Gonzales v. Madigan, 2021 U.S. App. LEXIS 6635 (No. 20-1874, 3/8/21), does not resolve the morality question. But Judge Easterbrook's brief, tart opinion leaves little doubt that the use of shills is not illegal.

Jason Gonzales challenged Michael J. Madigan in the 2016 Democratic Primary for state representative. Also on the ballot that March were Grasiela Rodriguez and Joe Barboza. Quoting now from the Gonzales opinion (slip op. at p. 2),

Gonzales contends in this suit under 42 U.S.C. §1983 that Rodriguez and Barboza were stooges put on the ballot by Madigan’s allies to divide the Hispanic vote and ensure Madigan’s victory. The effort was hardly necessary, since if every non-Madigan vote had gone to Gonzales he still would have lost in a landslide. Nonetheless, Gonzales contends, the appearance of two candidates who served only as distractors violated the Equal Protection Clause in the Fourteenth Amendment and entitles him to damages (perhaps represented by the expenses of his failed run).

Dismissal of the suit was upheld because, even if the other two Hispanic candidates were recruited by Madigan (who denied any such thing), the alleged "sponsorship" was no secret. Quoting again from the opinion (slip op. at p. 3),

Gonzales smelled a rat from the start and made that known to the electorate, which swept Madigan back into office anyway. An editorial in the Chicago Sun-Times agreed with Gonzales about the provenance of the Rodriguez and Barboza candidacies, so the voters did not have to take his word for it.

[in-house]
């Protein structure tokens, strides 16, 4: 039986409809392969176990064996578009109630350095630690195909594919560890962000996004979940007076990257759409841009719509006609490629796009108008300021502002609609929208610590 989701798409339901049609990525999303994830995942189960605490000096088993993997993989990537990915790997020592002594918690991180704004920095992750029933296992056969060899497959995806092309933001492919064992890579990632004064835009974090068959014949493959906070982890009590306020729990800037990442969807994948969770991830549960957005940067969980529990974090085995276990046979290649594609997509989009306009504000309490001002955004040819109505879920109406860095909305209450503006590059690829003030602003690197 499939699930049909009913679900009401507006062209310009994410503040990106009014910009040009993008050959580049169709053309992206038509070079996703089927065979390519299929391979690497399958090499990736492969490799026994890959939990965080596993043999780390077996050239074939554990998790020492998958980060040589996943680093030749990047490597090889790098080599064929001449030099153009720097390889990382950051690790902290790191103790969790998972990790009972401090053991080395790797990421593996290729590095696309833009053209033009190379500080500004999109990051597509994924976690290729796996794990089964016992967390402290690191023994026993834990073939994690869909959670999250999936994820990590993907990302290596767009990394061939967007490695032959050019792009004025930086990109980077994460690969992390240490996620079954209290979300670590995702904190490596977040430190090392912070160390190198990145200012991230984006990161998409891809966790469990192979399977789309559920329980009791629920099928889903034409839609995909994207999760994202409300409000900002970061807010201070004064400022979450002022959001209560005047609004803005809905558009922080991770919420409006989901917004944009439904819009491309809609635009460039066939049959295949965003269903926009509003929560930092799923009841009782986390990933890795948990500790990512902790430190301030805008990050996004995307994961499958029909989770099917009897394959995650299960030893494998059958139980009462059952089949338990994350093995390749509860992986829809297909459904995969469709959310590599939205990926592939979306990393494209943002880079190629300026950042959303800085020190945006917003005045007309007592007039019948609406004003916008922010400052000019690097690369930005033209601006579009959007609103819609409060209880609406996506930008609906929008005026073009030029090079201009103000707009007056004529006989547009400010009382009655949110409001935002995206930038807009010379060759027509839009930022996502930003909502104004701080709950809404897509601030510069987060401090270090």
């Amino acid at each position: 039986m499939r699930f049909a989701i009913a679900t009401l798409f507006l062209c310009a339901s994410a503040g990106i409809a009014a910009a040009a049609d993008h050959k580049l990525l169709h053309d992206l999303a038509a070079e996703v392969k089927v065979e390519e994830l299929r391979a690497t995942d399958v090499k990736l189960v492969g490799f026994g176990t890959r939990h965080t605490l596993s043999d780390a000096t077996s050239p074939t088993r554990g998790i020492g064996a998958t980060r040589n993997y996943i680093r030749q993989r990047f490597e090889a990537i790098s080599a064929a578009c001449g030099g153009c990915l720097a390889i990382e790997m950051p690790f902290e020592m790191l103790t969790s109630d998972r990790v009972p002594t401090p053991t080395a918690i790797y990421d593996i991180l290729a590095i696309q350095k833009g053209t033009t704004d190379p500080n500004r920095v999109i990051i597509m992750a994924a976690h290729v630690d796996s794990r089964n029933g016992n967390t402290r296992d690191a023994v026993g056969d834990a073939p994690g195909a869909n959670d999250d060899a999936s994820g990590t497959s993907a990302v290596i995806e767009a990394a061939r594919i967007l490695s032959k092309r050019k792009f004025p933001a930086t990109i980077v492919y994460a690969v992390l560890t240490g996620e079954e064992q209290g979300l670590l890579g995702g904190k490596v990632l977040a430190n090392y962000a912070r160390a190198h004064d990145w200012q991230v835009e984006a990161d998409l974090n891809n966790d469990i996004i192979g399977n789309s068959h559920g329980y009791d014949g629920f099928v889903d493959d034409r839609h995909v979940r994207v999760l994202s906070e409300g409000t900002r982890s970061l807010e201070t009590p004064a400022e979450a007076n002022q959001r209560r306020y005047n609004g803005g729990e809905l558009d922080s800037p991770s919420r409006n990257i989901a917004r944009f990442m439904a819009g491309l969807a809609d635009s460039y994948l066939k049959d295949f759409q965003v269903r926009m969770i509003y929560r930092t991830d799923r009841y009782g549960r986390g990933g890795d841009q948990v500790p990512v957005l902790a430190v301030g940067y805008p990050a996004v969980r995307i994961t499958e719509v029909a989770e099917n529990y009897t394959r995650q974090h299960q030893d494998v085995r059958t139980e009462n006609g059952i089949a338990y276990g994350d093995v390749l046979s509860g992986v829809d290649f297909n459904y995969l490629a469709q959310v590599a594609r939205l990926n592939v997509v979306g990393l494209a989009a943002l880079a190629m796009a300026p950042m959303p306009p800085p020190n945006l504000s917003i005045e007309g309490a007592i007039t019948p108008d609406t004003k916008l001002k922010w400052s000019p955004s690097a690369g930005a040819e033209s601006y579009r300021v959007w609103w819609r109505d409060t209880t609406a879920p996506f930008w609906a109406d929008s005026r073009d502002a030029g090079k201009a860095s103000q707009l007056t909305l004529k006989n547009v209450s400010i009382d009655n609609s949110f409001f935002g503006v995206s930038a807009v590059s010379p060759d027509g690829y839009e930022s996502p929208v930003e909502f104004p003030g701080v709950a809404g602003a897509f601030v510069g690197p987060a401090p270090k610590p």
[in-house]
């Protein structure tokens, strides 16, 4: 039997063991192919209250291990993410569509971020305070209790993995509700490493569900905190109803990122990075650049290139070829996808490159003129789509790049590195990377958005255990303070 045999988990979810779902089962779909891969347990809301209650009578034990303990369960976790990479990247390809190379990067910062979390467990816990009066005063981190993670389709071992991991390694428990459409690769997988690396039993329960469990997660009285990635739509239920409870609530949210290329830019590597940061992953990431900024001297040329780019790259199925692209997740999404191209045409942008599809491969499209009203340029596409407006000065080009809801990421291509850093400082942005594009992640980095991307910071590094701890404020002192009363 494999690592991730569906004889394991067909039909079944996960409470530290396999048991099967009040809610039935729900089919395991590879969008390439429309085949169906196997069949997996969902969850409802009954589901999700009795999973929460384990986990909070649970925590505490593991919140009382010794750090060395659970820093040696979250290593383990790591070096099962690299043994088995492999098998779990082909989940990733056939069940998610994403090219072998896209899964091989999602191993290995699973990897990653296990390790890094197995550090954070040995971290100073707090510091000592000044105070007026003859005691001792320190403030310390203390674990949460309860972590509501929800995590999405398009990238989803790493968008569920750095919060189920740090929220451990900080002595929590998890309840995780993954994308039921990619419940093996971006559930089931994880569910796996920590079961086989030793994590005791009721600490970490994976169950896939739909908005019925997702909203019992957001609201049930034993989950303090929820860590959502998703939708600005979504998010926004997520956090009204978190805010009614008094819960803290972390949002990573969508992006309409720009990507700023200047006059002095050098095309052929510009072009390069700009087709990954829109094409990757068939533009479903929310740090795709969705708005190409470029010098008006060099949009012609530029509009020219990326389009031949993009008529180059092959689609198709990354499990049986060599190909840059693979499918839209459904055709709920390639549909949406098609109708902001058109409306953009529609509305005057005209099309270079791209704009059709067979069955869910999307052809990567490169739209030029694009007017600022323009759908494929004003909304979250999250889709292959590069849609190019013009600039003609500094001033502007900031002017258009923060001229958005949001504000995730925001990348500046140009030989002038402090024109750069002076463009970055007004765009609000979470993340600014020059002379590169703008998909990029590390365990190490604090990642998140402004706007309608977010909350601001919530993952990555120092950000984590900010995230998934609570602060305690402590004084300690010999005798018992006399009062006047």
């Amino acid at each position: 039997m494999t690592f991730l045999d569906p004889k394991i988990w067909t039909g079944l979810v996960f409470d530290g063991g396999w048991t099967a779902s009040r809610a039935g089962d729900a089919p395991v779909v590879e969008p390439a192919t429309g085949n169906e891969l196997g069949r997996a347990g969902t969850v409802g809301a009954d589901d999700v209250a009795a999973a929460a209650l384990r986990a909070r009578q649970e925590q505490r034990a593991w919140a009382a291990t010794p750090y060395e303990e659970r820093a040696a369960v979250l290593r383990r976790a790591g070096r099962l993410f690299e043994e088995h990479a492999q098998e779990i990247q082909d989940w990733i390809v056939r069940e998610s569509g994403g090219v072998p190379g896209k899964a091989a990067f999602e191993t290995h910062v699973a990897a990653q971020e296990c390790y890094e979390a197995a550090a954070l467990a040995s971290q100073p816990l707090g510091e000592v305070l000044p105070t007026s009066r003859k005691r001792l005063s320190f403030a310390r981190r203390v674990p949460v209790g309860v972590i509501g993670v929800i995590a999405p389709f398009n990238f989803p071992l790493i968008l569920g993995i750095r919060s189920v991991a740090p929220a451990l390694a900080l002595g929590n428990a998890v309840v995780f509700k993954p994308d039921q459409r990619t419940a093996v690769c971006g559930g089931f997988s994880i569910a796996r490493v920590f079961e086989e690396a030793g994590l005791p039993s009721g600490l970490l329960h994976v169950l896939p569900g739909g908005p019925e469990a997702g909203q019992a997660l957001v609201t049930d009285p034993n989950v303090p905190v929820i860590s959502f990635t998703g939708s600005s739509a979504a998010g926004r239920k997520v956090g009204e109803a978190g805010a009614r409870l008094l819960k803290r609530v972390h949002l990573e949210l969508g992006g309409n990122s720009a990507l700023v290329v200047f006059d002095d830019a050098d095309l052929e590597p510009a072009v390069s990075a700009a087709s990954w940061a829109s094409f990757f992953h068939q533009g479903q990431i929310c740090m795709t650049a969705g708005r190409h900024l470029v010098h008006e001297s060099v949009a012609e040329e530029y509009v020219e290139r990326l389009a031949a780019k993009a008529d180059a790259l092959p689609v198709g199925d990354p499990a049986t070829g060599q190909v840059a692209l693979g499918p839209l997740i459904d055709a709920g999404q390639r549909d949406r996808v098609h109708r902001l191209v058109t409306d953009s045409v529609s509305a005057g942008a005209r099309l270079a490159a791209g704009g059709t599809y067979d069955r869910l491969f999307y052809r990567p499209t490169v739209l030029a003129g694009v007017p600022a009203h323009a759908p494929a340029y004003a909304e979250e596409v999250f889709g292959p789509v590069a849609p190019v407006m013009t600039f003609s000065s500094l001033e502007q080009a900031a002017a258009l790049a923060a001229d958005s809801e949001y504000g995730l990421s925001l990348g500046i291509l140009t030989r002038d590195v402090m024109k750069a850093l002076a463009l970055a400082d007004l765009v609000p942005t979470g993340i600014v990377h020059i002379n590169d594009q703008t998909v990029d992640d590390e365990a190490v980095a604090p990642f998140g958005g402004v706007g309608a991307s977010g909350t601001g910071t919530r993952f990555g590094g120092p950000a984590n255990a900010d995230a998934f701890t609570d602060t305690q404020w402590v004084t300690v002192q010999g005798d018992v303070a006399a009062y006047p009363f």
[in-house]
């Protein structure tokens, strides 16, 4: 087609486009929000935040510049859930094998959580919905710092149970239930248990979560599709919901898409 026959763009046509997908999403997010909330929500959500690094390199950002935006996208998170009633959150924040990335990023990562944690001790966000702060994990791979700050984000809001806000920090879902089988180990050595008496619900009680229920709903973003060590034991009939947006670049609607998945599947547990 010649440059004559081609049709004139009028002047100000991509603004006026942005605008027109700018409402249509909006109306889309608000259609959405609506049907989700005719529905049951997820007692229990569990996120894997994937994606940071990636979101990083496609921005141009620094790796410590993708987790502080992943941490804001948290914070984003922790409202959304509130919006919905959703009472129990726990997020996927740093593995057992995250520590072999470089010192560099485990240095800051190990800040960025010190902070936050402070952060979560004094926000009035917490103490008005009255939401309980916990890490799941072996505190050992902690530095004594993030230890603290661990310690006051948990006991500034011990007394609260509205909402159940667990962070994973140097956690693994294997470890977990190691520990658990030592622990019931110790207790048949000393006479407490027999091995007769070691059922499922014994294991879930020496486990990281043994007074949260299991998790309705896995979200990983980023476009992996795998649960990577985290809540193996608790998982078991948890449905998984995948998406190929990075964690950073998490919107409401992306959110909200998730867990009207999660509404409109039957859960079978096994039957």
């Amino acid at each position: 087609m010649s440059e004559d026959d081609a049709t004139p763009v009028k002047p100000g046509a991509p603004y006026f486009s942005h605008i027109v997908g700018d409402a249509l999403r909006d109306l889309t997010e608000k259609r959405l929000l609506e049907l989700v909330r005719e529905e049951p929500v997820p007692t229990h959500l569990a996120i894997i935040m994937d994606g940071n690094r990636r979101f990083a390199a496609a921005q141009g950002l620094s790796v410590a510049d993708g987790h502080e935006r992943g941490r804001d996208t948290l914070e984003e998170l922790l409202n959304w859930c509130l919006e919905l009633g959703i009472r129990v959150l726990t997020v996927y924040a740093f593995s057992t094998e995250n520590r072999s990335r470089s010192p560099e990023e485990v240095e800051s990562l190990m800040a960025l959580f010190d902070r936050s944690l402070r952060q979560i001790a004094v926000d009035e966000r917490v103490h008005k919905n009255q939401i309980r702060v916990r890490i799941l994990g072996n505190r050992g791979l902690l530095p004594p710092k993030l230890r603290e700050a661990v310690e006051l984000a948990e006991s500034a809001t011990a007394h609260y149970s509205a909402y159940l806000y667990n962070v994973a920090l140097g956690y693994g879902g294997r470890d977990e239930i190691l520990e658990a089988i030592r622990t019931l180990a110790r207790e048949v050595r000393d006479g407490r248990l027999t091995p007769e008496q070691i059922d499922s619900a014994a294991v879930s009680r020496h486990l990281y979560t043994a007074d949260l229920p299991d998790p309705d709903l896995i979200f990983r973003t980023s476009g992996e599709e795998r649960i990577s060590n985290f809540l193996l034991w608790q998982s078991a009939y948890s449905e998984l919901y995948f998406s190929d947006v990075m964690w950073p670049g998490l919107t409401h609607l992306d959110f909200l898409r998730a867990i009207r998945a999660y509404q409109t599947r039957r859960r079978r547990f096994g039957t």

Gonzales relied on Smith v. Cherry, 489 F.2d 1098 (7th Cir. 1973), which, according to the new Seventh Circuit opinion (slip op. pp. 2-3), "held that a stalking-horse candidacy, in which the nominal contestant secretly planned to withdraw after winning the primary and permit a party commitee to name the candidate for the general election, could in principle violate the Equal Protection Clause." The Gonzales court describes Smith as "a bolt from the blue. It does not have any predecessors that we could find. Nor has it had any successors" (slip op. at p. 5).

I'd have thought, reading Smith, that its predecessor was Shakman v. Democratic Organization of Cook County, 435 F.2d 267 (7th Cir. 1970), which the Smith court quoted for the principle, "The interests of candidates in official treatment free from intentional or purposeful discrimination are entitled to constitutional protection" (489 F.2d 1098, at 1103, quoting from 435 F.2d at 270). Shakman isn't just a predecessor of Smith: Though now over 50 years old, the case is still pending (see, Shakman v. Clerk of Cook County, 2020 U.S. Dist. LEXIS 67626 (opinion by Magistrate Judge Schenkier)).